Water for Elephants (2011) Review...

Today I stumbled upon these great stills from the film Water for Elephants and just had to share them.

The story is told as a series of memories by Jacob Jankowski, a "ninety or ninety-three year-old" man who lives in a nursing home. Jacob is told what to eat and what to do.

As the memories begin, Jacob Jankowski is twenty-three years old and preparing for his final exams as a Cornell University veterinary student when he receives the news that his parents were killed in a car accident. Jacob’s father was a veterinarian and Jacob had planned to join his practice. When Jacob learns that his father was deeply in debt because he had been treating animals for free as well as mortgaging the family home to provide Jacob an Ivy League education, he has a breakdown and leaves school just short of graduation. In the dark of night, he jumps on a train only to learn it is a circus train. When the owner of the circus, Uncle Al, learns of his training as a vet, he is hired to care for the circus animals. This consequently leads Jacob to share quarters with a dwarf named Walter (who is known as Kinko to the circus) and his dog Queenie. A few weeks later Jacob is summoned to take a look at Camel, an old man who, after drinking Jamaican ginger extract for many years, can't move his arms or legs. Fearing Camel will be "red lighted" (referring to the practice of throwing circus workers off a moving train as either punishment or as severance from the circus to avoid paying wages,[3] he hides him in his room.

The head trainer, August, is a brutal man who abuses the animals in his care (such as the new elephant Rosie) as well as the people around him. Alternately, he can be utterly charming. Jacob develops a guarded relationship with August and his wife, Marlena, with whom Jacob falls in love. August is suspicious of their relationship and beats Marlena and Jacob. Marlena subsequently leaves August and stays at a hotel while she's not performing. Uncle Al then informs Jacob that August is a paranoid schizophrenic and then gives him a threat: reunite August and Marlena as a happily married couple or Walter and Camel get red lighted.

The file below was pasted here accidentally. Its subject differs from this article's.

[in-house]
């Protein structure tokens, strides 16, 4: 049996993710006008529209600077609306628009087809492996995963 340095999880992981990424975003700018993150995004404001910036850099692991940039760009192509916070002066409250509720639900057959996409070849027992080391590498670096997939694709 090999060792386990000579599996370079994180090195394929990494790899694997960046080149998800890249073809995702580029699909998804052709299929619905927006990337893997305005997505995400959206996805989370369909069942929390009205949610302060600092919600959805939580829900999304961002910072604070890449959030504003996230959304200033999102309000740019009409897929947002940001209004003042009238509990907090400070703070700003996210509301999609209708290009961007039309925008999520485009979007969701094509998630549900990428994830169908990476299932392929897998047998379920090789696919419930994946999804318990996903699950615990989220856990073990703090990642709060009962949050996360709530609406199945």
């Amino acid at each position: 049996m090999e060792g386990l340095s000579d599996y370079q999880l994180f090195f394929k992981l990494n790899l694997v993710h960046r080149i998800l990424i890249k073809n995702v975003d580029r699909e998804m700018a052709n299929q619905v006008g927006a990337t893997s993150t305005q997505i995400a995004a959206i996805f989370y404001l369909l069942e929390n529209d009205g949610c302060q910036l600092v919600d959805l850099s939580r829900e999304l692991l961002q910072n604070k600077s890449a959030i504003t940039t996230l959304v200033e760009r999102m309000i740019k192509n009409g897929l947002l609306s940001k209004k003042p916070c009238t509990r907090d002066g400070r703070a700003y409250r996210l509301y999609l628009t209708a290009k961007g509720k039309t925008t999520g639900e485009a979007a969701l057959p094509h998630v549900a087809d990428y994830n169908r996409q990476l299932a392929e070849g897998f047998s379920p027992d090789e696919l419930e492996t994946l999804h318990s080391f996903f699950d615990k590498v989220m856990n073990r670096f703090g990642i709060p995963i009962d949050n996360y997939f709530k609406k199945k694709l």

A few days later after discovering that August has tried to see Marlena, Jacob visits her in her hotel room. Soon after comforting her however, Jacob and Marlena sleep together and then eventually declare their love for each other. Marlena soon returns to the circus to perform (and also to have secret meetings with Jacob), but refuses to have August near her, which makes Uncle Al extremely mad. Days later Marlena informs Jacob that she is pregnant.

One night Jacob climbs up and jumps each car, while the train is moving, to August's room, carrying a knife between his teeth intending to kill August. However, Jacob backs out and returns to his car, only to find no one there but Queenie. He then realizes that Walter and Camel were redlighted and Jacob himself was supposed to be too.

As the story climaxes, several circus workers who were redlighted off the train come back and release the animals causing a stampede during the performance.

In the ensuing panic, August is killed by Rosie the elephant, and the only one who sees the incident is Jacob. As a result of this incident, which occurred during a circus performance, the circus is shut down. Soon after, Uncle Al's body is found with a makeshift garrote around his neck. Marlena and Jacob leave, along with several circus animals (Rosie, Queenie and others), and begin their life together.

Ninety-three year old Jacob is waiting for his family to take him to the circus. It is uncovered that Jacob and Marlena married and had 5 children spending the first 7 years at another circus before Jacob gets a job as a vet for the zoo. After finding out no one is coming for him, elderly Jacob goes to the circus on his own. He soon meets the manager Charlie and begs him to accompany the circus by selling tickets. Charlie agrees and Jacob believes he has finally come home.